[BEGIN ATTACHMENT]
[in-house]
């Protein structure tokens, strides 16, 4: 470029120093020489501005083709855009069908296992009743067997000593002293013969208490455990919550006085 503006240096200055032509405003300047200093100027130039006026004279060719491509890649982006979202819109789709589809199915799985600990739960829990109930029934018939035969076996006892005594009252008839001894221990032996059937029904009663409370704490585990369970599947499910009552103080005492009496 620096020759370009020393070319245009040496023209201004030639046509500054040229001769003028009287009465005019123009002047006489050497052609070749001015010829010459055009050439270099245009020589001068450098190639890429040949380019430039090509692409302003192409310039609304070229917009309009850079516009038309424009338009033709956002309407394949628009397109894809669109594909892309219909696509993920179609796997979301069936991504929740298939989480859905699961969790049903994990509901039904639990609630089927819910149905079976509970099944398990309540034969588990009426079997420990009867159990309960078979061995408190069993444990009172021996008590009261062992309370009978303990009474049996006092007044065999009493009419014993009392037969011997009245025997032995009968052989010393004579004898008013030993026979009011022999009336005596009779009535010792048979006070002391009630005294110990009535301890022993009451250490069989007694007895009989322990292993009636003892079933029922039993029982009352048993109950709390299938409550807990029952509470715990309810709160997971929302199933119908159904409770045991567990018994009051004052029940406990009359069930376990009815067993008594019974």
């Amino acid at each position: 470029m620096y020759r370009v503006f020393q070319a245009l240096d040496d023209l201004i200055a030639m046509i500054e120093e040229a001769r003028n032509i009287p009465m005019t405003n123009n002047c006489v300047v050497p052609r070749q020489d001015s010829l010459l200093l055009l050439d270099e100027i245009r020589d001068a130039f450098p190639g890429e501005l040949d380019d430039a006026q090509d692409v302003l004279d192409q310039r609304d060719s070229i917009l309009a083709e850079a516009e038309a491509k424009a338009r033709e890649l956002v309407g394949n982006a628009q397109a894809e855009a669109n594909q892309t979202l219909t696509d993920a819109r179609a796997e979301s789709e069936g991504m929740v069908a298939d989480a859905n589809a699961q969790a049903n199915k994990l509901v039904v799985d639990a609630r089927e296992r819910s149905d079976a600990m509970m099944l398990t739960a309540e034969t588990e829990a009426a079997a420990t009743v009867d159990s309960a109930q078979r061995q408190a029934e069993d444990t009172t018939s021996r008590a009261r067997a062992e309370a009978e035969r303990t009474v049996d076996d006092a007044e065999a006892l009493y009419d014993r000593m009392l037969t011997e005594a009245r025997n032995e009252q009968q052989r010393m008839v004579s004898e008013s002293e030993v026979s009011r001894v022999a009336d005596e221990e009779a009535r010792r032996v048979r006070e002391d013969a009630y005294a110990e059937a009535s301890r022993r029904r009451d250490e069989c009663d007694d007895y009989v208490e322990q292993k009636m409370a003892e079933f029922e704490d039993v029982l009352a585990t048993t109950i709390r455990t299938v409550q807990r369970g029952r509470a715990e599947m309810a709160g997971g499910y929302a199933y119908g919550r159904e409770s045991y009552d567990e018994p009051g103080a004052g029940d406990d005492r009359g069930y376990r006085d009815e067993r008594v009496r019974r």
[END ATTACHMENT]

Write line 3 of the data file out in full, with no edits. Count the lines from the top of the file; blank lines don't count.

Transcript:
């Amino acid at each position: 470029m620096y020759r370009v503006f020393q070319a245009l240096d040496d023209l201004i200055a030639m046509i500054e120093e040229a001769r003028n032509i009287p009465m005019t405003n123009n002047c006489v300047v050497p052609r070749q020489d001015s010829l010459l200093l055009l050439d270099e100027i245009r020589d001068a130039f450098p190639g890429e501005l040949d380019d430039a006026q090509d692409v302003l004279d192409q310039r609304d060719s070229i917009l309009a083709e850079a516009e038309a491509k424009a338009r033709e890649l956002v309407g394949n982006a628009q397109a894809e855009a669109n594909q892309t979202l219909t696509d993920a819109r179609a796997e979301s789709e069936g991504m929740v069908a298939d989480a859905n589809a699961q969790a049903n199915k994990l509901v039904v799985d639990a609630r089927e296992r819910s149905d079976a600990m509970m099944l398990t739960a309540e034969t588990e829990a009426a079997a420990t009743v009867d159990s309960a109930q078979r061995q408190a029934e069993d444990t009172t018939s021996r008590a009261r067997a062992e309370a009978e035969r303990t009474v049996d076996d006092a007044e065999a006892l009493y009419d014993r000593m009392l037969t011997e005594a009245r025997n032995e009252q009968q052989r010393m008839v004579s004898e008013s002293e030993v026979s009011r001894v022999a009336d005596e221990e009779a009535r010792r032996v048979r006070e002391d013969a009630y005294a110990e059937a009535s301890r022993r029904r009451d250490e069989c009663d007694d007895y009989v208490e322990q292993k009636m409370a003892e079933f029922e704490d039993v029982l009352a585990t048993t109950i709390r455990t299938v409550q807990r369970g029952r509470a715990e599947m309810a709160g997971g499910y929302a199933y119908g919550r159904e409770s045991y009552d567990e018994p009051g103080a004052g029940d406990d005492r009359g069930y376990r006085d009815e067993r008594v009496r019974r």